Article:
Spontaneous and genetically engineered animal models: Use in preclinical cancer drug development

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156 Scopus citations


The preclinical development of anticancer drugs has been based primarily on the transplantation of murine or human cancers into mice. Alternatives to these transplantation models are animals that naturally develop cancers with features relevant to the human disease. The first group of these models arises in mice that are genetically engineered to develop cancer. The second group includes pet dogs and cats that naturally develop cancer. This review will discuss the use and integration of these spontaneous cancer models into a comprehensive and comparative approach to preclinical drug development. Examples of their successful use and an outline of their relative strengths and weaknesses will be provided.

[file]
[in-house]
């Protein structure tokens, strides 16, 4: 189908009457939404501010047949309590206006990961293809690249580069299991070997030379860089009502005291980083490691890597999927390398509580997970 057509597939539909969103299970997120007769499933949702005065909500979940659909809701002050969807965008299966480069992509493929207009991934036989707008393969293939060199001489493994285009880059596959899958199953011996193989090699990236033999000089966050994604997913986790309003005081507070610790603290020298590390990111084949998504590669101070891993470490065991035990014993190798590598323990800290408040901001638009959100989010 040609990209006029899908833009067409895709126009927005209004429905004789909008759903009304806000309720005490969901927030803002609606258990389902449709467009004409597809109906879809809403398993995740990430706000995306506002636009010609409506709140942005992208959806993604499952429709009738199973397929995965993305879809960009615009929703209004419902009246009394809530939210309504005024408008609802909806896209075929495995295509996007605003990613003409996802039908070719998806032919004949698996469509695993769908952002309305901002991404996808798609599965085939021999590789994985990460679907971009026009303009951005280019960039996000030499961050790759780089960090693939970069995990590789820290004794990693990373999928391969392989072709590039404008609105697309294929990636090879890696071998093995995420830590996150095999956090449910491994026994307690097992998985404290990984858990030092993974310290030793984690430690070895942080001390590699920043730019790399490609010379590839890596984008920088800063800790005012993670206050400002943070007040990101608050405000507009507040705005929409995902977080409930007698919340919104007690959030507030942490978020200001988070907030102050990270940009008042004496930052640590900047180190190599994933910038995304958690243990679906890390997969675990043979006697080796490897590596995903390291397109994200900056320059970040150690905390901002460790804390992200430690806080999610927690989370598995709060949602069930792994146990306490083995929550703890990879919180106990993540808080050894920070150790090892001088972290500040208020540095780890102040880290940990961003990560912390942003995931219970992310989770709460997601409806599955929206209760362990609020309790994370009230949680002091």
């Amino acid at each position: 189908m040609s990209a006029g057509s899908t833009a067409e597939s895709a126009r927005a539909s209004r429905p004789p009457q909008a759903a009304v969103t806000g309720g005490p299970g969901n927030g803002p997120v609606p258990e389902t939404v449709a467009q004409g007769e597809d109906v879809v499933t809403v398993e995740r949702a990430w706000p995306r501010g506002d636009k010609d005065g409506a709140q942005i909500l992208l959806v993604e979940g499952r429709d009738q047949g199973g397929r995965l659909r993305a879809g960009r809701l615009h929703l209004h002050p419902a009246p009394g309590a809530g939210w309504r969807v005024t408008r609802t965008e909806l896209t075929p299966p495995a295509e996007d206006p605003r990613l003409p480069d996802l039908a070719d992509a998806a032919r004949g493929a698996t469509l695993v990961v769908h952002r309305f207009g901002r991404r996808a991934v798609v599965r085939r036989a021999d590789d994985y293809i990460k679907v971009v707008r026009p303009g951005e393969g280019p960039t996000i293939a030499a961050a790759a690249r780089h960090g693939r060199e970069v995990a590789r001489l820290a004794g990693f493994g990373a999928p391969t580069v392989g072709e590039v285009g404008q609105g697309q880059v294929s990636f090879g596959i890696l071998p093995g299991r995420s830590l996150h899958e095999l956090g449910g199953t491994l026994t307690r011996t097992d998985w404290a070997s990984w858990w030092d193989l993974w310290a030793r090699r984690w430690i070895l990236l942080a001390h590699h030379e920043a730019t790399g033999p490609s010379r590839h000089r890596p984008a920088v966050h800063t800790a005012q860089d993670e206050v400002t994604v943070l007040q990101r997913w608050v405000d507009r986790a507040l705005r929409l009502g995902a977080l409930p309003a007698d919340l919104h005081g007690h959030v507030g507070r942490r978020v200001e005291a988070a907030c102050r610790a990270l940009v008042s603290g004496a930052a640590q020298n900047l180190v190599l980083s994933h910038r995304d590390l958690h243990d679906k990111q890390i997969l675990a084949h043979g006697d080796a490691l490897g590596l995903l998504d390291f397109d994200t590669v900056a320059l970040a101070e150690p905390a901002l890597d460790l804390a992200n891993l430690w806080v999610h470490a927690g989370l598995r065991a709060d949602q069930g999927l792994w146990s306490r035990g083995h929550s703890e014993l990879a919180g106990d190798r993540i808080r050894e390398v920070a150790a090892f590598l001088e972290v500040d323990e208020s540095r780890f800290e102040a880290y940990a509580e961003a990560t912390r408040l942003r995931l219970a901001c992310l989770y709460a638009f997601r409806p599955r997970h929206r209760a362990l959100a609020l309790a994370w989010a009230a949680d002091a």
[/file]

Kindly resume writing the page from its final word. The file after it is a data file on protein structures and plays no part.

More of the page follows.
Original languageEnglish (US)
Pages (from-to)858-880
Number of pages23
JournalEuropean Journal of Cancer
Issue number6
StatePublished - Apr 2004
Externally publishedYes



  • Cancer
  • Canine
  • Comparative
  • GEM
  • Mouse
  • Spontaneous
  • Transgenic

ASJC Scopus subject areas

  • Cancer Research
  • Hematology
  • Oncology

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